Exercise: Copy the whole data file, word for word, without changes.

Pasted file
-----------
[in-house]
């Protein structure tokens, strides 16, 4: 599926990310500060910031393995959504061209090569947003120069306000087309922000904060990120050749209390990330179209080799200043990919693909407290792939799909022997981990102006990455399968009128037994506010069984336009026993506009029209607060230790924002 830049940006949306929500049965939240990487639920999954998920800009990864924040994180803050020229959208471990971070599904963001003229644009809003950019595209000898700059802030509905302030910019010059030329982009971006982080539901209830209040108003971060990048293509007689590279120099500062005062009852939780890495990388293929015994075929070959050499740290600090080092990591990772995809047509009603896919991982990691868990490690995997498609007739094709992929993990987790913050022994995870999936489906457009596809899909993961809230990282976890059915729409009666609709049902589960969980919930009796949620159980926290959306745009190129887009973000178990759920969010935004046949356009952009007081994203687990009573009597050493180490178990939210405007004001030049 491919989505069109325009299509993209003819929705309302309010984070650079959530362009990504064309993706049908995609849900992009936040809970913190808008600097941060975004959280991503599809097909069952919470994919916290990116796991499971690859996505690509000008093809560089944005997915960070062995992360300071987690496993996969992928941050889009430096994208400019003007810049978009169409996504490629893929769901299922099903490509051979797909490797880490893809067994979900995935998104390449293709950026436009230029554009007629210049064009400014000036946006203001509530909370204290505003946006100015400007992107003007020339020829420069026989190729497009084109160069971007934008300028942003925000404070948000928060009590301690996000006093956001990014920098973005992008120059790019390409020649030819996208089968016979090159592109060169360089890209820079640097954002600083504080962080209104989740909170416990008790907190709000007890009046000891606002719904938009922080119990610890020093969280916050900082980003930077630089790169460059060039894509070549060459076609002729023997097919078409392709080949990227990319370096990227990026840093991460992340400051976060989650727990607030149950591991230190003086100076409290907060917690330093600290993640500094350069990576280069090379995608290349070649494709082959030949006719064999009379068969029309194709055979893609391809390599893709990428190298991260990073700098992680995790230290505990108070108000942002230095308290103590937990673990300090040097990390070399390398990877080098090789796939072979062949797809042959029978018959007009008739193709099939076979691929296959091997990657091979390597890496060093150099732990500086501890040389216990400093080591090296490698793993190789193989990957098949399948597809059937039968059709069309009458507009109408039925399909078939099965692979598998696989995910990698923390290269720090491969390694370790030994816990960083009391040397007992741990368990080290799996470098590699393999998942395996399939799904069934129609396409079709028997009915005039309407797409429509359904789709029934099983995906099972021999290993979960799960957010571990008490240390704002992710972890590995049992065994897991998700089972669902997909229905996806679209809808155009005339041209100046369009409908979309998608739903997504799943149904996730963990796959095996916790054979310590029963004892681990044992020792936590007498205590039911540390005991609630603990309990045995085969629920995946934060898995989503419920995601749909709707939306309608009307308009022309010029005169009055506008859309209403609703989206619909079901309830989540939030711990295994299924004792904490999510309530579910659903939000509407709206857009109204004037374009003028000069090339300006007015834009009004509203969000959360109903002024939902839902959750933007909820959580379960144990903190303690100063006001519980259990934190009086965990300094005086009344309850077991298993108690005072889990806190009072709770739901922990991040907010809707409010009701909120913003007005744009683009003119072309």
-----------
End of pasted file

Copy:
[in-house]
């Protein structure tokens, strides 16, 4: 599926990310500060910031393995959504061209090569947003120069306000087309922000904060990120050749209390990330179209080799200043990919693909407290792939799909022997981990102006990455399968009128037994506010069984336009026993506009029209607060230790924002 830049940006949306929500049965939240990487639920999954998920800009990864924040994180803050020229959208471990971070599904963001003229644009809003950019595209000898700059802030509905302030910019010059030329982009971006982080539901209830209040108003971060990048293509007689590279120099500062005062009852939780890495990388293929015994075929070959050499740290600090080092990591990772995809047509009603896919991982990691868990490690995997498609007739094709992929993990987790913050022994995870999936489906457009596809899909993961809230990282976890059915729409009666609709049902589960969980919930009796949620159980926290959306745009190129887009973000178990759920969010935004046949356009952009007081994203687990009573009597050493180490178990939210405007004001030049 491919989505069109325009299509993209003819929705309302309010984070650079959530362009990504064309993706049908995609849900992009936040809970913190808008600097941060975004959280991503599809097909069952919470994919916290990116796991499971690859996505690509000008093809560089944005997915960070062995992360300071987690496993996969992928941050889009430096994208400019003007810049978009169409996504490629893929769901299922099903490509051979797909490797880490893809067994979900995935998104390449293709950026436009230029554009007629210049064009400014000036946006203001509530909370204290505003946006100015400007992107003007020339020829420069026989190729497009084109160069971007934008300028942003925000404070948000928060009590301690996000006093956001990014920098973005992008120059790019390409020649030819996208089968016979090159592109060169360089890209820079640097954002600083504080962080209104989740909170416990008790907190709000007890009046000891606002719904938009922080119990610890020093969280916050900082980003930077630089790169460059060039894509070549060459076609002729023997097919078409392709080949990227990319370096990227990026840093991460992340400051976060989650727990607030149950591991230190003086100076409290907060917690330093600290993640500094350069990576280069090379995608290349070649494709082959030949006719064999009379068969029309194709055979893609391809390599893709990428190298991260990073700098992680995790230290505990108070108000942002230095308290103590937990673990300090040097990390070399390398990877080098090789796939072979062949797809042959029978018959007009008739193709099939076979691929296959091997990657091979390597890496060093150099732990500086501890040389216990400093080591090296490698793993190789193989990957098949399948597809059937039968059709069309009458507009109408039925399909078939099965692979598998696989995910990698923390290269720090491969390694370790030994816990960083009391040397007992741990368990080290799996470098590699393999998942395996399939799904069934129609396409079709028997009915005039309407797409429509359904789709029934099983995906099972021999290993979960799960957010571990008490240390704002992710972890590995049992065994897991998700089972669902997909229905996806679209809808155009005339041209100046369009409908979309998608739903997504799943149904996730963990796959095996916790054979310590029963004892681990044992020792936590007498205590039911540390005991609630603990309990045995085969629920995946934060898995989503419920995601749909709707939306309608009307308009022309010029005169009055506008859309209403609703989206619909079901309830989540939030711990295994299924004792904490999510309530579910659903939000509407709206857009109204004037374009003028000069090339300006007015834009009004509203969000959360109903002024939902839902959750933007909820959580379960144990903190303690100063006001519980259990934190009086965990300094005086009344309850077991298993108690005072889990806190009072709770739901922990991040907010809707409010009701909120913003007005744009683009003119072309």